California Democrats are girding for a potentially heated family feud in the liberal state’s first open Senate seat race in two decades. Now the question is: Will the closest thing the party has to a patriarch and matriarch get involved? They might be forced to.
For Bill and Hillary Clinton, the race is shaping up to be a tangle of competing loyalties and allegiances that might make them want to stay out of California politics entirely. But thanks to the state’s top-two primary system, they won’t have the benefit of waiting to let voters pick the top Democrat in the race.
The three leading contenders for the seat appear to be Attorney General Kamala Harris, former Los Angeles Mayor Antonio Villaraigosa, and the environmentalist billionaire Tom Steyer. Though only Harris has officially declared her intentions to run thus far, both Villaraigosa and Steyer say they’re seriously considering bid.
Villaraigosa might be the most obvious front-runner to win the Clintons’ endorsement, considering he was a national co-chair of Clinton’s 2008 presidential campaign. At the time, the endorsement of one of the country’s most prominent Latino leaders was a coup for the then-senator. The Clintons, and the former president in particular, have famously long memories for such loyalty.
“For Bill especially, the question when it comes to endorsing always seems to be, where were you in 2008?” said one California insider.
But then Villaraigosa will have to compete with Steyer, who was one of Hillary Clinton’s earliest, most committed, and most generous supporters. After giving her the maximum contribution and raising more from friends, Steyer stuck with Clinton until the bitter end of her campaign, before shifting support to Barack Obama, and has remained close with the former secretary of state ever since.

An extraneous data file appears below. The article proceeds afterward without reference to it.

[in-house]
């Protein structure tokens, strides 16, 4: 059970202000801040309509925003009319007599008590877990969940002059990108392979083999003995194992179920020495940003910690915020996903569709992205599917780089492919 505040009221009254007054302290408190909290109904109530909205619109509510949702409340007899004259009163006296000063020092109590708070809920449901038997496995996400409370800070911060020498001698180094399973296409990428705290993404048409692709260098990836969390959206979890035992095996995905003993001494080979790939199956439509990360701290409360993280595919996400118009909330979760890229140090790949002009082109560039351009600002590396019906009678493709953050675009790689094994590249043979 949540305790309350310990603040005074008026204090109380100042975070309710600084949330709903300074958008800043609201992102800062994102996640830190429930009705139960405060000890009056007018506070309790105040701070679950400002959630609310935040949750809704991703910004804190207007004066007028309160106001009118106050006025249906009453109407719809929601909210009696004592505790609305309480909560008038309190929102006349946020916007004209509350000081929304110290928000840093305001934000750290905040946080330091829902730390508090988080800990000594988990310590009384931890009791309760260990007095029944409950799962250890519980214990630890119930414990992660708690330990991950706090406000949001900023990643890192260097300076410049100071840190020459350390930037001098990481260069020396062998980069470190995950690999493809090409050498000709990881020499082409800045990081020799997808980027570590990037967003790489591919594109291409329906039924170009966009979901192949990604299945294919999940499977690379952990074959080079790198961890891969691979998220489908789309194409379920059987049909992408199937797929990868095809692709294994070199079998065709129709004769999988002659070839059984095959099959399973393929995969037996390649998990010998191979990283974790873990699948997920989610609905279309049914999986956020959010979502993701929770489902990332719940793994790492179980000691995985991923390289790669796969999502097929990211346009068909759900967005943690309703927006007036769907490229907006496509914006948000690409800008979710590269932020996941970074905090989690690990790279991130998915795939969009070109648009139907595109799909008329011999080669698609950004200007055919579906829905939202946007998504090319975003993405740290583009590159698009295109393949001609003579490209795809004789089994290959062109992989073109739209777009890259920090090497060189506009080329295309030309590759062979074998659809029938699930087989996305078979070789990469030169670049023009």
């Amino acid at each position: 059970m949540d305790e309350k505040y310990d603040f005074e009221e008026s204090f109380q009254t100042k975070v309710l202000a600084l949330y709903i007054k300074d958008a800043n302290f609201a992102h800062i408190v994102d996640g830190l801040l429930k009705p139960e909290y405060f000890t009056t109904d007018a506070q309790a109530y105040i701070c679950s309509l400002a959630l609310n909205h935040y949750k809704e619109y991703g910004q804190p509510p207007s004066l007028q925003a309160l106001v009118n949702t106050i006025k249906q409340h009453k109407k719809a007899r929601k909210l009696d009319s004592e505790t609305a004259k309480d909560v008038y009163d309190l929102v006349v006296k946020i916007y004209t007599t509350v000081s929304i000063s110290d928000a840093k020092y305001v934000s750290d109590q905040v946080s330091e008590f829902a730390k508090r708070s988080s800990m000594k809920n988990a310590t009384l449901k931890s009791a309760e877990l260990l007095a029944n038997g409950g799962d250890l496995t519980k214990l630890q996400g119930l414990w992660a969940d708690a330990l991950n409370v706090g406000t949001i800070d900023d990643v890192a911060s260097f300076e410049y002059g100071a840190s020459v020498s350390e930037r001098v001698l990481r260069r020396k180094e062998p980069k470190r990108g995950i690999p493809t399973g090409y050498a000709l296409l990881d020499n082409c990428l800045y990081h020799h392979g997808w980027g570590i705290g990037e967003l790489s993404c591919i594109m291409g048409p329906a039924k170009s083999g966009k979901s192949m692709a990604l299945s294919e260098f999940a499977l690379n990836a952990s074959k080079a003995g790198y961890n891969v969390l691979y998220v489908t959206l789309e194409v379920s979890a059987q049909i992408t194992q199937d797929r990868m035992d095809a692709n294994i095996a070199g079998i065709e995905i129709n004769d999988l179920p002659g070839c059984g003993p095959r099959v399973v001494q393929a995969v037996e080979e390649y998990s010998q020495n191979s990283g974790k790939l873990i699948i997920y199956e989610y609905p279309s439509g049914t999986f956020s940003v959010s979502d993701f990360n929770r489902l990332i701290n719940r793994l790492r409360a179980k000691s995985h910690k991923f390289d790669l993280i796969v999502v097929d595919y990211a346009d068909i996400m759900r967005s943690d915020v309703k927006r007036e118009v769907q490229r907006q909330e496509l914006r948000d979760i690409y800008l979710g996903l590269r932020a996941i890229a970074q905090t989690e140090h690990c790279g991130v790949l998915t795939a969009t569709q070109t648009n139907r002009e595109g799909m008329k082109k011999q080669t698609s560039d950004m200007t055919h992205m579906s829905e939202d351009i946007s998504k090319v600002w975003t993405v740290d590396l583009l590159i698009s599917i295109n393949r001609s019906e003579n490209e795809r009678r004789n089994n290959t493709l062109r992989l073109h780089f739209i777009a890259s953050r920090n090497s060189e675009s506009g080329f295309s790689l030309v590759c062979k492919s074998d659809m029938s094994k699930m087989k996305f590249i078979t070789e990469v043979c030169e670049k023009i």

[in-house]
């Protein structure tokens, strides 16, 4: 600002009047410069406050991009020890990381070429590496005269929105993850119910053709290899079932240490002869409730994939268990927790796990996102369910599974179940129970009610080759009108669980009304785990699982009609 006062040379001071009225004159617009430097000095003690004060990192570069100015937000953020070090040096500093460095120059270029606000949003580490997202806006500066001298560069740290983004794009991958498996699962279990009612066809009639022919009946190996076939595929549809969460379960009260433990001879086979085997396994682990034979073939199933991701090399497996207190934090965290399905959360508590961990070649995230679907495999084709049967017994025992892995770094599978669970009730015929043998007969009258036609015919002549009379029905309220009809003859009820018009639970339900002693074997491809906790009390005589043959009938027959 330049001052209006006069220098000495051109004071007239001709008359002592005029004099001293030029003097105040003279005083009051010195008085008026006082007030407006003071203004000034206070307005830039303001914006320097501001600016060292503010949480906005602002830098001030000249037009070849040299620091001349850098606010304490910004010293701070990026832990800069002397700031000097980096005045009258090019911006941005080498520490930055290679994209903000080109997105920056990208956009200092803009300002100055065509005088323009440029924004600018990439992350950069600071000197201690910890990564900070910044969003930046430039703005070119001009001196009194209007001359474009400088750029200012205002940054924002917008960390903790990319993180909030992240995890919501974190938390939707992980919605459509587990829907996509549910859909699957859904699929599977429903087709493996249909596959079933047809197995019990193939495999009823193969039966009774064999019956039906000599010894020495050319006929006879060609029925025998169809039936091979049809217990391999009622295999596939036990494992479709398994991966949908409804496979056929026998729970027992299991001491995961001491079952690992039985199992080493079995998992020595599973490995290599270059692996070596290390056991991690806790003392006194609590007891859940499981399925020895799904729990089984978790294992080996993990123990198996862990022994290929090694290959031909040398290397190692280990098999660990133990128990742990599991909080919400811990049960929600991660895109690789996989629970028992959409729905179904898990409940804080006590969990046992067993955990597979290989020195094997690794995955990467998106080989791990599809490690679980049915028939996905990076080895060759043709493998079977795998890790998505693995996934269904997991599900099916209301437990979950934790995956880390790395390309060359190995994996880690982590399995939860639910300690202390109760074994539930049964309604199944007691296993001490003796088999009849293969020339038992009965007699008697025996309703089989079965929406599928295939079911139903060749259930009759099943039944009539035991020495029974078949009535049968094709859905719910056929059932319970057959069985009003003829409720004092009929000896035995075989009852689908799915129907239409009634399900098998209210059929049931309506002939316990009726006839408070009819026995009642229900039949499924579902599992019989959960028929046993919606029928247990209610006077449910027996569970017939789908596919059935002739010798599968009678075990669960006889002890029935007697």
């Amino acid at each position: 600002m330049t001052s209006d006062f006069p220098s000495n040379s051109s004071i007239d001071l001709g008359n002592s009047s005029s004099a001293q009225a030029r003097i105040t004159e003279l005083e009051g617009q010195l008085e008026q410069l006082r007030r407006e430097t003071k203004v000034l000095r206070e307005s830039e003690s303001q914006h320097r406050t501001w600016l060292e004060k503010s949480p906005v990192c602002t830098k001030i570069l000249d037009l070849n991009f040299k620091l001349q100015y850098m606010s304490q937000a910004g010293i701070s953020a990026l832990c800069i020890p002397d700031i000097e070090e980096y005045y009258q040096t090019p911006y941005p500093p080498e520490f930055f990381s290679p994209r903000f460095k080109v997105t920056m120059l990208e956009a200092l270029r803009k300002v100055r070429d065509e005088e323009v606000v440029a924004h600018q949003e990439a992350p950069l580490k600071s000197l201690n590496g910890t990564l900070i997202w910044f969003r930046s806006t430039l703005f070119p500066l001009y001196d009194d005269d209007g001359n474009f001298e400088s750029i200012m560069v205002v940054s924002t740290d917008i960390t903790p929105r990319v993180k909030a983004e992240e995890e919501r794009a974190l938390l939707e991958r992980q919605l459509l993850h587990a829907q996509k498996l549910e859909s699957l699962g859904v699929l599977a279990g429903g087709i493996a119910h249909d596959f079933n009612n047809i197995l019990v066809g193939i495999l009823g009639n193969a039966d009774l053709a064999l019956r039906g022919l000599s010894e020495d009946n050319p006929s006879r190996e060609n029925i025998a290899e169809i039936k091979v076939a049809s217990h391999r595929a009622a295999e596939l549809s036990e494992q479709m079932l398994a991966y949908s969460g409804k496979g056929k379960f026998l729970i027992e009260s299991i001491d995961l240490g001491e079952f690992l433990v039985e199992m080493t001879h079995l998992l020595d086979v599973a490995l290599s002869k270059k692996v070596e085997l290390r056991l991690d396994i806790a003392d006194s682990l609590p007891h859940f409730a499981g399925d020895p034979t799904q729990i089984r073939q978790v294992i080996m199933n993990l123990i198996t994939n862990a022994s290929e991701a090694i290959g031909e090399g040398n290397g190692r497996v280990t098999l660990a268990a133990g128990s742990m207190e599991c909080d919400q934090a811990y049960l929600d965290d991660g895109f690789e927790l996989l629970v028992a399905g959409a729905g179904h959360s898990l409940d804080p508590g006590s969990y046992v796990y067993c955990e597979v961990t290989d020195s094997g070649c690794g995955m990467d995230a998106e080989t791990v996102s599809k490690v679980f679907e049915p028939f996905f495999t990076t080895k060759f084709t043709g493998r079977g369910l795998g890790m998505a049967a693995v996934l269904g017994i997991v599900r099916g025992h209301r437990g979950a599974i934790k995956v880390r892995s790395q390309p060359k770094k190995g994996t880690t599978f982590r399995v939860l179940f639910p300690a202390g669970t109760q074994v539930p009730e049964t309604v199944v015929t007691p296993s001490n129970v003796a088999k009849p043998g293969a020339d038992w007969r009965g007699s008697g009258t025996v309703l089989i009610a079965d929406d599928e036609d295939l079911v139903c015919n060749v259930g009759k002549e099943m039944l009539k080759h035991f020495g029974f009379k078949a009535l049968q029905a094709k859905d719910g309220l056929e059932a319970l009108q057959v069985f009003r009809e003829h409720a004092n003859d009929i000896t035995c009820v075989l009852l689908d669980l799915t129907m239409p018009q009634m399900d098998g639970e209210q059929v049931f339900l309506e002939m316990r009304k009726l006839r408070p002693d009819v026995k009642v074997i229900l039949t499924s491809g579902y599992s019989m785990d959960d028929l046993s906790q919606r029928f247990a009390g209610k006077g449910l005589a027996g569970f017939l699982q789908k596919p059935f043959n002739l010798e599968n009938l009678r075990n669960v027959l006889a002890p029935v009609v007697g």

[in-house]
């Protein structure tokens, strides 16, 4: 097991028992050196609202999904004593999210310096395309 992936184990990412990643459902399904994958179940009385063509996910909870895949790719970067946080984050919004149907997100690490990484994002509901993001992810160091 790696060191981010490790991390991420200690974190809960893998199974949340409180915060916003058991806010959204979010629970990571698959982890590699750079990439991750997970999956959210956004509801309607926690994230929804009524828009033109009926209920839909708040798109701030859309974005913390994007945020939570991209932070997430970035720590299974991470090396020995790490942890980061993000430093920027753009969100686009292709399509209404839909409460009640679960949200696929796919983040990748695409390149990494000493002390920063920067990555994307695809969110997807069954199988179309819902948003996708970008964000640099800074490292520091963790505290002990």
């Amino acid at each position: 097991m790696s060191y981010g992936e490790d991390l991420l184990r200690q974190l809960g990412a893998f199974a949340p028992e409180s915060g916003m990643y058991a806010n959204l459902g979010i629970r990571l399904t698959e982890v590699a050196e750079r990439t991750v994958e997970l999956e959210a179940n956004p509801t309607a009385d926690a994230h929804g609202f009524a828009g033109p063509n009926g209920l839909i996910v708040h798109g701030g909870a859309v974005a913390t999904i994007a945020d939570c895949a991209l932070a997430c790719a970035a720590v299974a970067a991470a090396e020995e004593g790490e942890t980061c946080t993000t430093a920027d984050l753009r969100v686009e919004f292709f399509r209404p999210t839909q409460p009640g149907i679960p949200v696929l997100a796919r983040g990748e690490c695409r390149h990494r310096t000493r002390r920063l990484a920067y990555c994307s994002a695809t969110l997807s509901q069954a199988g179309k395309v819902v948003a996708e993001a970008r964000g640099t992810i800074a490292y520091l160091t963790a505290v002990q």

Steyer’s non-profit is a partner in the Clinton Global Initiative. Steyer’s top political advisor, Chris Lehane, is a former Clinton aide. Steyer’s brother, Jim, taught Chelsea Clinton as a student at Stanford. Hillary Clinton visited Steyer at his home in July. And they sat next to each other at a League of Conservation Voters dinner in New York in September.
And Steyer has made himself a force in Democratic politics, spending more in the 2014 midterm elections than any other donor of either party.
That would seem to leave out Harris, who supported Barack Obama over Clinton in 2008. But even she has her ties to Clinton land. EMILY’s List, the powerful Washington-based Democratic group with deep ties to Clinton, has already indicated their support for Harris. Clinton might pause at the prospect of parting ways with the group by not backing the only woman in the race.
Harris’ San Francisco-based strategists, meanwhile, worked on Clinton’s 2008 presidential campaign and are likely be involved again in 2016.
Advisers close to the three potential candidates were mum on Friday about any communications with Clinton world.
The former first family has not shied away from endorsing in Democratic primaries in the past, including in California. But even if they’d prefer to take a pass, they won’t have the luxury of a Democratic primary sorting it out for them, thanks to California’s unique electoral system.
The state’s new “jungle primary” system makes it likely that two Democrats will end up in the general election together, instead of one Democrat and one Republican.
For Clinton, that means that, if she decides to run for president and wins the nomination, she could share the ballot with two Democrats with whom she’s close in November 2016. Which box will she encourage California supporters to check underneath her own name?